After weeks of deadlocked negotiations over the next relief bill, a bipartisan group of 50 House lawmakers has prepared a new proposal designed to iron out differences and restart negotiations between The GOP and the Blue party.
Hoping to restart interrupted talks and underscoring the need to return to voters with a material boost to COVID-19 relief, the House Problem Solvers Caucus on Tuesday presented a stimulus plan produced with input from both sides.
“Having seen no progress on a new COVID-19 relief package in four months, and in recognition of Americans’ increasing suffering, the Problem Solvers Caucus (PSC) has developed a comprehensive, bipartisan framework to meet the nation’s needs for the next 6-12 months, that can pass both chambers of Congress and be signed into law by the President,” the caucus said in a release.
The caucus’s proposal includes:
1) $1,200 direct payments to individuals, plus $500 per child and dependent adult, an issue on which Democrats, some Republicans, and the White House all agree,
2) $450 per week in federal unemployment benefits for eight weeks, and then, for five weeks after that, replace lost wages up to $600 per week (with a cap to make sure the benefits don’t exceed lost income).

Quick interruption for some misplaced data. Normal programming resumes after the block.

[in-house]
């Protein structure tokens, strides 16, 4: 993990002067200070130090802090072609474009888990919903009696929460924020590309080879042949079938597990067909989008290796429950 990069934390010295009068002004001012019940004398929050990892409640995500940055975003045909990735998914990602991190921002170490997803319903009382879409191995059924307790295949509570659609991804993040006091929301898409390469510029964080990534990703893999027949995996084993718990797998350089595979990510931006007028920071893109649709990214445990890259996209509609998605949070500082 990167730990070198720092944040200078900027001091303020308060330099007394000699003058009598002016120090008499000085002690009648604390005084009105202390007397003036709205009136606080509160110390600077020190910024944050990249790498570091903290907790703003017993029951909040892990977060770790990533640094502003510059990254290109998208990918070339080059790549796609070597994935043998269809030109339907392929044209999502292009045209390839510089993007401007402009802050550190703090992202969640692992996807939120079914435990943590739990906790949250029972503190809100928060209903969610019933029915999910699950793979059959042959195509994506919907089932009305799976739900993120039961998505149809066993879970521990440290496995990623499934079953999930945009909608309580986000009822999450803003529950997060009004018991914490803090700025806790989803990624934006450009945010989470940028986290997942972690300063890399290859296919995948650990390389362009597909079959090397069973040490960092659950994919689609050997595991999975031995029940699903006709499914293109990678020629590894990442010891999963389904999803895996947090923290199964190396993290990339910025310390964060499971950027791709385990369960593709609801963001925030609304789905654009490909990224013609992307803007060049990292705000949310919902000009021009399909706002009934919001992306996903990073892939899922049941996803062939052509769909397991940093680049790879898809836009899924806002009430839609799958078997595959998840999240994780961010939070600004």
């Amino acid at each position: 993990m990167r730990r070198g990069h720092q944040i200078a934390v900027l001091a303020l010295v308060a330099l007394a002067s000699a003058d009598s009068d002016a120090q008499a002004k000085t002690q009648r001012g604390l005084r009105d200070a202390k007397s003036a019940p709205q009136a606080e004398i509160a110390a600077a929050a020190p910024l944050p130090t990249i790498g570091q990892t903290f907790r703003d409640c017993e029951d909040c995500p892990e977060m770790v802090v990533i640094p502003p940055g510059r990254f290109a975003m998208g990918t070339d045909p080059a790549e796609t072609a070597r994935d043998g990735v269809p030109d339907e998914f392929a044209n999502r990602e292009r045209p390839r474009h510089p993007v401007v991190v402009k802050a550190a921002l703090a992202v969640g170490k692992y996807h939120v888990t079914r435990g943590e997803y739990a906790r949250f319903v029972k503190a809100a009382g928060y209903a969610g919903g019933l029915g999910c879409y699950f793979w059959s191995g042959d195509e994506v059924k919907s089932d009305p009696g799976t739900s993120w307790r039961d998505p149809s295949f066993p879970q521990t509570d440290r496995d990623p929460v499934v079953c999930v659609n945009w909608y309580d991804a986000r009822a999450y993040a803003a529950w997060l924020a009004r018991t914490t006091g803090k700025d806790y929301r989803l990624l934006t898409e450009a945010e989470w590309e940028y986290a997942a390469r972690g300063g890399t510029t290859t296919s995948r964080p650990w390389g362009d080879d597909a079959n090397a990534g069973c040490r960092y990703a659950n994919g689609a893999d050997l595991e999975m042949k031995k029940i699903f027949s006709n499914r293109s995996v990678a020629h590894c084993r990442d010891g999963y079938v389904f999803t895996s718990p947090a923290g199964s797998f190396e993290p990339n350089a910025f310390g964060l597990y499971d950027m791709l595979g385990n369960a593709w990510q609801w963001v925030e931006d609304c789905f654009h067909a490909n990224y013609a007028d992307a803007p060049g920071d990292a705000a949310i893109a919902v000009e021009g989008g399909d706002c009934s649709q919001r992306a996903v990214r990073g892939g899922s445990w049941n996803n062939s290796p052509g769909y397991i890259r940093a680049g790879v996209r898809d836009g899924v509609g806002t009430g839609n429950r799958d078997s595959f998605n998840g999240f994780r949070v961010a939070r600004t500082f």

3) $500 billion in state and local relief, in addition to on top of the $130 billion remaining from the CARES Act. This aid is a major priority for Democrats, though their proposal destined more money to it.
4) Additional Paycheck Protection Program funds with another $95 billion and reappropriates the remaining $145 billion from the first round of the program.
5) $100 billion for virus testing and tracing and public health
6) $25 billion for mortgage and rental assistance.
7) $130 billion for schools.
8) $15 billion for the Postal Service.
9) $400 million for elections.
10) It would also extend the deadline for the 2020 Census and include expanded protections for workers along with liability protections for businesses and schools.
Though the proposal includes issues both sides have supported and seeks to compromise on many of the issues that have divided congressmen over the past weeks, it’s likely to face strong opposition in the Republican-led Senate, due to be the $1.5 trillion price tag, Politico reports.